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68 of 101 people found the following review helpful
1.0 out of 5 stars Are the DVD releases cropped inappropriately? (original title of review: Beware - False Advertising - Video is Cropped), February 16, 2009
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This review is from: The Mel Brooks Collection (Blazing Saddles / Young Frankenstein / Silent Movie / Robin Hood: Men in Tights / To Be or Not to Be / History of the World, Part 1 / The Twelve Chairs / High Anxiety) (DVD)
DISCLAIMER: Other than changing the title of this review, I am leaving the text exactly as written in the original publication. However, I must now preface the original review with the following disclaimer: I did check all the DVDs in this box against my old VHS tapes, and the results are exactly as stated below. However, it appears likely that my conclusions may be wrong. For an interesting and informative discussion on different ways movies may be cropped for theatrical, VHS, and DVD releases, read my original review, but also read the comments which follow it. - D.Auer, original reviewer, 11/9/12. ORIGINAL REVIEW FOLLOWS:

Fox should be ashamed of what it has done to these movies! All eight of these movies are presented as being "wide screen". However, for most of them this is achieved by removing the top and bottom of the old full screen image.

I compared all eight of these DVDs to the VHS releases, and found that five of the movies have been cropped to make them appear "widescreen". The VHS formats are in a 16 x 12 ratio (the proportaions of the old-fashioned standard US TV screen). Fox has removed the top eighth and bottom eighth of each movie to make them fill the new 16 x 9 ratio widescreen TVs. The following five movies in this set have been cropped: Young Frankenstein, High Anxiety, Silent Movie, To Be or Not To Be, Robin Hood. The DVDs in this set present only 3/4 of the image that was shown on the old VHS releases.
The other three (Twelve Chairs, Blazing Saddles, History of the World, Part 1) appear to be true wide-screen releases. The DVDs show the full picture from the VHS releases, but wider.

When will studios understand that what most buyers want is the full image of the original movie, regardless of its proportions? Cutting part of the image to make it appear to fit your TV screen is butchering the original product. Please do not promote this practice with the purchase of this set; wait for a proper release.
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Showing 1-8 of 8 posts in this discussion
Initial post: Apr 26, 2009 3:23:28 PM PDT
Blade Boy says:
This is how almost all 1.85 movies are shot. They are shot 1.37 then matted to 1.85 for theatrical presentation. 1.85 is the proper presentation of these films, and reflects the framing that Mel Brooks wanted.

VHS releases of such movies just remove the matte, and reveal more of the image on the top and bottom and slightly less on the sides.

In reply to an earlier post on Dec 13, 2009 10:03:44 PM PST
Wayne says:
The parts that show up on the top and bottom are not very crucial. Often, they end up with strange artifacts because when the scenes are reviewed, it's the wide screen matted part that gets the attention, since that's what the audience sees at the theater. It's the VHS customers who get "extra" that's mostly just filler. The advantage is that the studios don't have to "pan and scan" the wide screen version to get it to TV (back in the pre-HD days) or to VHS tapes when they made them. So the customer loses nothing. Nothing gets cut off on the left or the right. But the customer gets to see more of the floor and the sky.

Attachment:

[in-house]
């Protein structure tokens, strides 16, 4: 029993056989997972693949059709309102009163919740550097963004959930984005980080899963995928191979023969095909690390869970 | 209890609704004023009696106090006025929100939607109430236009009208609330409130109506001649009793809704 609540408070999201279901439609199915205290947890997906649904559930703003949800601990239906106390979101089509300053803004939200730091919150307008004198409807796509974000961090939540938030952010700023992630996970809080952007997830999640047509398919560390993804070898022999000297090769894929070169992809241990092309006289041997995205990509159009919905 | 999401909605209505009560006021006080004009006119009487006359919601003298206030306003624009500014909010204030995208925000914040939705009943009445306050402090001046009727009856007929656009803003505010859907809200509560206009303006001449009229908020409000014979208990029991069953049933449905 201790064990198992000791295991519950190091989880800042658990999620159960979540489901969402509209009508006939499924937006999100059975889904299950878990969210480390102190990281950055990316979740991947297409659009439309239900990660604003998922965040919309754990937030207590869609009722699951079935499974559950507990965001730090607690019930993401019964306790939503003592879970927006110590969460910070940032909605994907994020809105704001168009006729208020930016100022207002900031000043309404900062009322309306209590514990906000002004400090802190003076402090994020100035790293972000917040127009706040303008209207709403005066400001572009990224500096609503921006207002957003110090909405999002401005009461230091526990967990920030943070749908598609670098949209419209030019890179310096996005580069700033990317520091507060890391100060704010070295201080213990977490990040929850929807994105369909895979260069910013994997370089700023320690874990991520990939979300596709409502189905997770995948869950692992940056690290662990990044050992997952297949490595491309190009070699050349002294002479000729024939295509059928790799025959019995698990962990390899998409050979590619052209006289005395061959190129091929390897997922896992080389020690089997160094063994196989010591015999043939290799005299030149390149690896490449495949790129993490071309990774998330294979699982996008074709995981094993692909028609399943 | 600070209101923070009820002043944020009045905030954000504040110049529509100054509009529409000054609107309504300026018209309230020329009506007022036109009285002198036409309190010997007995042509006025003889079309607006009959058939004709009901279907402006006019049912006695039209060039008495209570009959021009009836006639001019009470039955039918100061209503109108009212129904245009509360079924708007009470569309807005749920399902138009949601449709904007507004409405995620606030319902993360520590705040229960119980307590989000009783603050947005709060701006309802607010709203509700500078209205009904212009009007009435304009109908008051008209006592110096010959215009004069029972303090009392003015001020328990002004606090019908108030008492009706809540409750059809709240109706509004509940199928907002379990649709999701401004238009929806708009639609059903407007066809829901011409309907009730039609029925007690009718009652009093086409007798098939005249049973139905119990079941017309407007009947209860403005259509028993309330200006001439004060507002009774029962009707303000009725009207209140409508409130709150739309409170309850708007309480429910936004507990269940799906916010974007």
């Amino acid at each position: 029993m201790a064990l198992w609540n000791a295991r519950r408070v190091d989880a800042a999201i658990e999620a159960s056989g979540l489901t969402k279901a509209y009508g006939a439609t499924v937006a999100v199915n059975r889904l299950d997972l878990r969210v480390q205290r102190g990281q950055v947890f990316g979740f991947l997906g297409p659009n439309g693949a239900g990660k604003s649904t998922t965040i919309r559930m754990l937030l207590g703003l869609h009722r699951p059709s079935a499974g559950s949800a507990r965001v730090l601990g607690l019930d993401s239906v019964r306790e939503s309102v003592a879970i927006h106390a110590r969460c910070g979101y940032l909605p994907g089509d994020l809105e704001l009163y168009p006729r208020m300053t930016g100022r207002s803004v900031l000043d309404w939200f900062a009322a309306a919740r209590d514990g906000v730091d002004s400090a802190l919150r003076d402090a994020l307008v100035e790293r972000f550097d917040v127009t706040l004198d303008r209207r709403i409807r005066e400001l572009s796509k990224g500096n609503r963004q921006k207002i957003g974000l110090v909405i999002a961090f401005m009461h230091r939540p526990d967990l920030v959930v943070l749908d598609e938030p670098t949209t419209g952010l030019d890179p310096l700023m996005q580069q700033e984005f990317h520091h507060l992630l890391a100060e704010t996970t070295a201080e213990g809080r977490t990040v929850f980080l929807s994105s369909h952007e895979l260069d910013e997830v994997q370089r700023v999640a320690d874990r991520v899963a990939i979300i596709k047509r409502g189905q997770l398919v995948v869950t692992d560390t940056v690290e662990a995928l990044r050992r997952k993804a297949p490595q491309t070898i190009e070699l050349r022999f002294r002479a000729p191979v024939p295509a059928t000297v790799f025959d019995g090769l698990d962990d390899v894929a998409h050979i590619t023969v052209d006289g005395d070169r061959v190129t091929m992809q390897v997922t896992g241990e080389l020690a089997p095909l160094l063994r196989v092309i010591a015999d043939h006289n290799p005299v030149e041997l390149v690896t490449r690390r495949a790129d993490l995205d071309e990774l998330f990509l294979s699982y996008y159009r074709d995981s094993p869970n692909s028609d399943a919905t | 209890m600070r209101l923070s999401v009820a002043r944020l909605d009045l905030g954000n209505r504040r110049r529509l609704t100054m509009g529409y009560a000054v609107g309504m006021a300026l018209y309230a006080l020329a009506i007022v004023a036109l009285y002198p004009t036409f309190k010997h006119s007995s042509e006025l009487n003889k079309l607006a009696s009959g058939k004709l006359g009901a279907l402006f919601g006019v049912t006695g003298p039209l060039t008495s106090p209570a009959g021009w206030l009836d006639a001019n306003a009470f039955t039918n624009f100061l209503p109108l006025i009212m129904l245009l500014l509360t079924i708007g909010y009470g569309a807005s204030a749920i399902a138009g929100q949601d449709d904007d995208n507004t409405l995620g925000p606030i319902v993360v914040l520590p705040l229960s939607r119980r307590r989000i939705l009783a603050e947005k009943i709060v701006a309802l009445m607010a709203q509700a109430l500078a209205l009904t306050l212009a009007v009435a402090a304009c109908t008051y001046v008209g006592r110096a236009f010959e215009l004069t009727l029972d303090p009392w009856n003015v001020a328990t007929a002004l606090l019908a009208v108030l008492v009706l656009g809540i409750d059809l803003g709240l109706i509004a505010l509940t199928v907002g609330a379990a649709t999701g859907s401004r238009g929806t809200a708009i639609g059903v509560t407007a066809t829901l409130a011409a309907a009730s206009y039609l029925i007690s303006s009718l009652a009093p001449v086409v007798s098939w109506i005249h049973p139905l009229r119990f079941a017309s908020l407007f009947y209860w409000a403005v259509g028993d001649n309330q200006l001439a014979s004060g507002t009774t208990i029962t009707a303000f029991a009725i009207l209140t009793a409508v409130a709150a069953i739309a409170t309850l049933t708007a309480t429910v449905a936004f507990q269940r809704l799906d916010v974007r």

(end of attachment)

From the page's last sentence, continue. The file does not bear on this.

With the wide screen version, the viewer is not distracted with things that were never meant to be there in the first place. Yes, some things are "missing" just as a person's body is missing when there's a close up of the person's face in any movie. But if those parts are left out, you should not miss them.

Posted on May 16, 2010 2:53:59 AM PDT
FunnyGuyDC says:
Blade Boy...

You MAY be right, but you MAY be wrong. Yes, it is true about the way many films are shot with extra footage on the top and bottom, and then matted for theatrical presentation. However, when they are shot that way, the parts on the top and bottom that are lopped off, are not INTENDED to be seen...EVER. At least, not by an audience. Often times, they have things in the shots such as markers, equipment and the like. They are used as an over-scan, and are never shown on TV, VHS, DVD, etc...

When a movie would be matted for VHS, or TV in the traditional 4:3 format of standard-def television, those original over-scans were not what was used. Instead, the SIDES were lopped off of the original matted widescreen presentation to fit on your old TV. They called it pan-and-scan, because they often had to artificially pan the image from side to side to highlight different parts of the movie that were not being seen, because it was edited for aspect ratio.

If the OP claims that he compared these DVD's to his old VHS tapes that were full screen/pan-and-scan, and that they are identical, only with more info removed from the top and bottom, then they are indeed, exactly what he said... edited BEYOND what the director intended.

So, to sum up:
original filmed overscan: not meant to ever be seen by audience (and never is).
widescreen theatrical presentation: IS meant to be seen by audiences.
everything else: a butchering of the director's original intentions.

NOTE: Most movies before the early 1950's were shot in 1.37:1, which is very close to the old television ratio of 1.33:1. Also, many low-budget films and documentaries since the 1950's are still shot in that format. But the above post is referring specifically to movies filmed with the intention of a widescreen presentation.

Posted on Sep 8, 2010 5:47:09 AM PDT